The multithreaded fragment shaders are now in drm-next and Mesa master. I think this was the last big win for raw GL performance and we're now down to the level of making 1-2% improvements in our commits. That is, unless we're supposed to be using double-buffer non-MS mode and the closed driver was just missing that feature. With the glmark2 comparisons I've done, I'm comfortable with this state, though. I'm now working on performance comparisons for 3DMMES Taiji, which the HW team often uses as a benchmark. I spent a day or so trying to get it ported to the closed driver and failed, but I've got it working on the open stack and have written a couple of little performance fixes with it.
The first was just a regression fix from the multithreading patch series, but it was impressive that multithreading hid a 2.9% instruction count penalty and still showed gains.
One of the new fixes I've been working on is folding ALU operations into texture coordinate writes. This came out of frustration from the instruction selection research I had done the last couple of weeks, where all algorithms seemed like they would still need significant peephole optimization after selection. I finally said "well, how hard would it be to just finish the big selection problems I know are easily doable with peepholes?" and it wasn't all that bad. The win came out to about 1% of instructions, with a similar benefit to overall 3DMMES performance (it's shocking how ALU-bound 3DMMES is)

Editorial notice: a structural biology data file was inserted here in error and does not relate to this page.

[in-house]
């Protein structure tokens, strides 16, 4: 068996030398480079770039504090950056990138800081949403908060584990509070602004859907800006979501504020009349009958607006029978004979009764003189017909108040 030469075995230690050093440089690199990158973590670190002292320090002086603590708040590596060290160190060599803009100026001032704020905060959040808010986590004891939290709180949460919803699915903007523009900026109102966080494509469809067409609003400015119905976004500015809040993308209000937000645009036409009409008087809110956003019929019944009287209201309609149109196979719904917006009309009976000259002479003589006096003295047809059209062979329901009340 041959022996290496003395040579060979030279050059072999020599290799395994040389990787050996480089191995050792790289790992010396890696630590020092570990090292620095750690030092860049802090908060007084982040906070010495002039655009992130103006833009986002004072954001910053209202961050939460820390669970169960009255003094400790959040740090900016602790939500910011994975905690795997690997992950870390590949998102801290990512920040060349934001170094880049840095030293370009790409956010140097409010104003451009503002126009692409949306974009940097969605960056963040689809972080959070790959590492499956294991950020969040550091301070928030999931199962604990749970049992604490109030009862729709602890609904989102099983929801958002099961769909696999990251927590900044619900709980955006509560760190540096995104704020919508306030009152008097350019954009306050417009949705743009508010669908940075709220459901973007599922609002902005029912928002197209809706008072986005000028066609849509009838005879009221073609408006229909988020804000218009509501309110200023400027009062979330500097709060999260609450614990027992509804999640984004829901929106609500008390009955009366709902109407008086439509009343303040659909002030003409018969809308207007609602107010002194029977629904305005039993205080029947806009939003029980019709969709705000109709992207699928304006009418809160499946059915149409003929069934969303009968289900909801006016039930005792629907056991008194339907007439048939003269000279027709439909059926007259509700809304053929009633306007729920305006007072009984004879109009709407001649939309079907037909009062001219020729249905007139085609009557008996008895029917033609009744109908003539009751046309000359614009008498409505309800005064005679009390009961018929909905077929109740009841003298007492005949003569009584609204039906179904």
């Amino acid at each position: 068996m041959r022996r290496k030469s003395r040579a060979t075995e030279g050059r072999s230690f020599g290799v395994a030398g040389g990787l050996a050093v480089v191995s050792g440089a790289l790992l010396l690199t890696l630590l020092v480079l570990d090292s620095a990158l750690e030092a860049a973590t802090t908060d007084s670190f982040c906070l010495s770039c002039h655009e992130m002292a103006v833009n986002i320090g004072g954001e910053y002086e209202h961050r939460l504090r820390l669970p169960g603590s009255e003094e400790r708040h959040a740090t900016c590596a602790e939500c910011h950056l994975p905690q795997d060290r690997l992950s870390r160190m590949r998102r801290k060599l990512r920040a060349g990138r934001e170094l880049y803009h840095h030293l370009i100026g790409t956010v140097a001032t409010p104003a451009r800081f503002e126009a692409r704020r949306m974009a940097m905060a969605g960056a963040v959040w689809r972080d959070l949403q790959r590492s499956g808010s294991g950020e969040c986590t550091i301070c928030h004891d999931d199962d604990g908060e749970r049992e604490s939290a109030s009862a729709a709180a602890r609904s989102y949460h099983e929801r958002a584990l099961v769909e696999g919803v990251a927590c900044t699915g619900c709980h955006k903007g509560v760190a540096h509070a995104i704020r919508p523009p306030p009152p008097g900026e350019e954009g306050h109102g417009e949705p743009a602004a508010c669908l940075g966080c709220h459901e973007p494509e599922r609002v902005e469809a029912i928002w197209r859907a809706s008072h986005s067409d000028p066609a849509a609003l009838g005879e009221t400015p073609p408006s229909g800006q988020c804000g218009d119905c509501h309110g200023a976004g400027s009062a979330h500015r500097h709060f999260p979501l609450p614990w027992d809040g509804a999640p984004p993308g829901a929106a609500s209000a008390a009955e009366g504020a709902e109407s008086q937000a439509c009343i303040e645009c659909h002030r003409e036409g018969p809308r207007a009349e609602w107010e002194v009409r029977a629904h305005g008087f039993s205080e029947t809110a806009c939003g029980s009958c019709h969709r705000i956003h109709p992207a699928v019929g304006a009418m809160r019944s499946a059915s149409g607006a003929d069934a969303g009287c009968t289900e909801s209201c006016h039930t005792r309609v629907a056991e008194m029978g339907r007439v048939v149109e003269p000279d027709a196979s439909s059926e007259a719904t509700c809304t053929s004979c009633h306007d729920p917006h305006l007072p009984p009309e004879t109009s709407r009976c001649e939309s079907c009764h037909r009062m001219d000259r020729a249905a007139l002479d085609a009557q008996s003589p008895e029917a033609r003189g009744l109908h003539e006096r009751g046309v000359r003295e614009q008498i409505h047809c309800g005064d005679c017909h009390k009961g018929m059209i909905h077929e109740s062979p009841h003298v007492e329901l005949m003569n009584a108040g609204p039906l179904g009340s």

I also started on a branch to jump to the end of the program when all 16 pixels in a thread have been discarded. This had given me a 7.9% win on GLB2.7 on Intel, so I hoped for similar wins here. 3DMMES seemed like a good candidate for testing, too, with a lot of discards that are followed by reams of code that could be skipped, including texturing. Initial results didn't seem to show a win, but I haven't actually done any stats on it yet. I also haven't done the usual "draw red where we were applying the optimization" hack to verify that my code is really working, either.
While I've been working on this, Jonas Pfeil (who originally wrote the multithreading support) has been working on a couple of other projects. He's been trying to get instructions scheduled into the delay slots of thread switches and branching, which should help reduce any regressions those two features might have caused. More exciting, he's just posed a branch for doing nearest-filtered raster textures (the primary operation in X11 compositing) using direct memory lookups instead of our shadow-copy fallback. Hopefully I get a chance to review, test, and merge in the next week or two.
On the kernel side, my branches for 4.10 have been pulled. We've got ETC1 and multithread FS for 4.10, and a performance win in power management. I've also been helping out and reviewing Boris Brezillon's work for SDTV output in vc4. Those patches should be hitting the list this week.